Going back to the earlier example, if a teacher sees that two students need additional practice with finding Themes in a work, they can search for Target Lessons that fit their grade level and the standards, in this case RL 5.2. After a quick search, there are three Target Lessons that give additional instruction, more practice, and more subsequent data to aid the teacher. These Target Lessons can be assigned to just those students who need the additional practice, and there are selections for a variety of skills including finding the main idea, author’s point of view, analyzing text structures and more.

4. How will we respond when they already know it?

While this may seem like a good problem to have, students who are already proficient on a standard can still be a challenge. Wasting students’ time with unnecessary work on skills that they’ve already mastered is not motivating and won’t help to push them to the next level of proficiency. Instead, when students have already shown mastery of a skill, it’s important to challenge them with work that is engaging and still able to provide opportunities for growth. Options for extension activities include writing prompts related to a previous lesson, additional research on the topic being studied, or giving students an additional reading assignment at a higher Lexile or difficulty level.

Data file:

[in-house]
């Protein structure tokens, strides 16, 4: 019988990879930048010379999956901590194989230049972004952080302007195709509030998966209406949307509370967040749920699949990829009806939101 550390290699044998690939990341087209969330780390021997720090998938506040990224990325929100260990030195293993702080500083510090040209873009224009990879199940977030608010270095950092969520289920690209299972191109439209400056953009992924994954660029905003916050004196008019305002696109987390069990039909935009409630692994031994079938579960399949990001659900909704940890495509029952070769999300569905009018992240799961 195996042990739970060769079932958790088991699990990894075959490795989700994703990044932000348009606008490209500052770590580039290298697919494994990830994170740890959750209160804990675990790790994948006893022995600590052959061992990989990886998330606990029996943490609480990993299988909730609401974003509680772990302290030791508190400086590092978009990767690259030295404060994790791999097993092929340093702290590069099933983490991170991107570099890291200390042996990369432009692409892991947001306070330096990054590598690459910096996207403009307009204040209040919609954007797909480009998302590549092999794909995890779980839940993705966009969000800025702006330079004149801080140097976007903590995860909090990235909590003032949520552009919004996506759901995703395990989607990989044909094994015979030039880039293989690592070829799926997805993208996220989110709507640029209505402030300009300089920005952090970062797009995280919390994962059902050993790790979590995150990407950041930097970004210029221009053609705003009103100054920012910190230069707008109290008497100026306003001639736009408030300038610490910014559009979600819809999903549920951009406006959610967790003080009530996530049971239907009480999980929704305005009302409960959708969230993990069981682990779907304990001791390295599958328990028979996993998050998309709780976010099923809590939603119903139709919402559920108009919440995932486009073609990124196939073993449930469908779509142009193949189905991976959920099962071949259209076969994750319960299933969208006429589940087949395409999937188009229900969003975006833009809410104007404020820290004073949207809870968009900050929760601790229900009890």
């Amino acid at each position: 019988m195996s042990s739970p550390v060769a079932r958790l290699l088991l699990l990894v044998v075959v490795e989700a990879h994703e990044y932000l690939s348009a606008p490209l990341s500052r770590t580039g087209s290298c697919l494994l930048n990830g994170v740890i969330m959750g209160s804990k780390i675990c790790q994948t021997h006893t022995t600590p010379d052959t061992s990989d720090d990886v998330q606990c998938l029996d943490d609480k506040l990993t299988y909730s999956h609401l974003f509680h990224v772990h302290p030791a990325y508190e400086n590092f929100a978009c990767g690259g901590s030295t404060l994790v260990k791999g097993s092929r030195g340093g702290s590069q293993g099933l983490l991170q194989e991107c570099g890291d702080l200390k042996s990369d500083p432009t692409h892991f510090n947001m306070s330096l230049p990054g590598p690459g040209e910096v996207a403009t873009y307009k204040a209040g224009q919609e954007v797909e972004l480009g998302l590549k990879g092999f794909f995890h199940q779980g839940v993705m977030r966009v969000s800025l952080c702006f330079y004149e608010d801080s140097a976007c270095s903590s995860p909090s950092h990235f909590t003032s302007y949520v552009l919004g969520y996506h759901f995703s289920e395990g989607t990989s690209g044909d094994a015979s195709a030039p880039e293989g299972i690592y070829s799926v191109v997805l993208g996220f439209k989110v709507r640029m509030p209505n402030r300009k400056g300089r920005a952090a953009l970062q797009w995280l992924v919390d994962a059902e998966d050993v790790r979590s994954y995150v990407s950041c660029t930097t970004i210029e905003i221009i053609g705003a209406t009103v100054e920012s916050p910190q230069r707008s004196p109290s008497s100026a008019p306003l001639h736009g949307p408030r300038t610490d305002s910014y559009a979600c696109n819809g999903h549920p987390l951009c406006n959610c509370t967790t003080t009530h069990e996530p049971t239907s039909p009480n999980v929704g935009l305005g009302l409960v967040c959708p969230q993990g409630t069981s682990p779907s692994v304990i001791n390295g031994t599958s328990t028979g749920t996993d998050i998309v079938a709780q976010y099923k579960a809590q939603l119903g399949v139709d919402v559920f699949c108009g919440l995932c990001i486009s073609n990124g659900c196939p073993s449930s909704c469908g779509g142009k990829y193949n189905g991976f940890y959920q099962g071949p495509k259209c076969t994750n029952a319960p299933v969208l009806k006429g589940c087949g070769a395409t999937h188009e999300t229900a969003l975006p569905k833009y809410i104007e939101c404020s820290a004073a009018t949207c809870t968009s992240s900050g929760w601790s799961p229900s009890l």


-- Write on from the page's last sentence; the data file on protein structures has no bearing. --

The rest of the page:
To assist with this last option, teachers can use the Paired Text feature on CommonLit. Each lesson in the CommonLit library features a tab for Paired Texts which are lessons that align in theme or topic to the original text. If for example the fifth grade class in the examples above had a lesson on theme from “Sometimes Dreams Need a Push,” and the teacher has students who’ve already mastered the standard, they can look for more challenging options that are aligned to the same theme or topics in the Paired Texts section.

Creating Communities for Learning

Moving from a teacher-centered conversation about what was taught to one that is student-centered and covers what was learned takes time and the willingness to be open to new ideas and new strategies. Professional Learning Communities are a tool to make this shift easier for teachers and ultimately make learning more beneficial for students. CommonLit can support your team as you embark on your PLC journey.